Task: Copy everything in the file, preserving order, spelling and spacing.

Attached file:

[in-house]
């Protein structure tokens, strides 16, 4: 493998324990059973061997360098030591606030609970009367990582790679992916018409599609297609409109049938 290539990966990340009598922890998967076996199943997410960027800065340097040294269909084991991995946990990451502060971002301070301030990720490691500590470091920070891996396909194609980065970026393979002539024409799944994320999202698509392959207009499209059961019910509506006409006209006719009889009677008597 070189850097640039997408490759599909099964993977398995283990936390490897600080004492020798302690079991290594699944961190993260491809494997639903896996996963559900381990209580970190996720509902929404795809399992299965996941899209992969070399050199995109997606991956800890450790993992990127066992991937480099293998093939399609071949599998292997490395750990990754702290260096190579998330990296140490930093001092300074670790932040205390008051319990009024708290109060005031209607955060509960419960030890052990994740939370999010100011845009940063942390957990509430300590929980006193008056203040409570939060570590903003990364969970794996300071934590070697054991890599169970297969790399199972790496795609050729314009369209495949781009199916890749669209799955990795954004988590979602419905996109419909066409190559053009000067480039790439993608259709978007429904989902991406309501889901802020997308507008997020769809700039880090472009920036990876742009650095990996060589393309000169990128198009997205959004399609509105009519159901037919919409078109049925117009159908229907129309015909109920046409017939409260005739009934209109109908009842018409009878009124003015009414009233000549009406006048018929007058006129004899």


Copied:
[in-house]
């Protein structure tokens, strides 16, 4: 493998324990059973061997360098030591606030609970009367990582790679992916018409599609297609409109049938 290539990966990340009598922890998967076996199943997410960027800065340097040294269909084991991995946990990451502060971002301070301030990720490691500590470091920070891996396909194609980065970026393979002539024409799944994320999202698509392959207009499209059961019910509506006409006209006719009889009677008597 070189850097640039997408490759599909099964993977398995283990936390490897600080004492020798302690079991290594699944961190993260491809494997639903896996996963559900381990209580970190996720509902929404795809399992299965996941899209992969070399050199995109997606991956800890450790993992990127066992991937480099293998093939399609071949599998292997490395750990990754702290260096190579998330990296140490930093001092300074670790932040205390008051319990009024708290109060005031209607955060509960419960030890052990994740939370999010100011845009940063942390957990509430300590929980006193008056203040409570939060570590903003990364969970794996300071934590070697054991890599169970297969790399199972790496795609050729314009369209495949781009199916890749669209799955990795954004988590979602419905996109419909066409190559053009000067480039790439993608259709978007429904989902991406309501889901802020997308507008997020769809700039880090472009920036990876742009650095990996060589393309000169990128198009997205959004399609509105009519159901037919919409078109049925117009159908229907129309015909109920046409017939409260005739009934209109109908009842018409009878009124003015009414009233000549009406006048018929007058006129004899």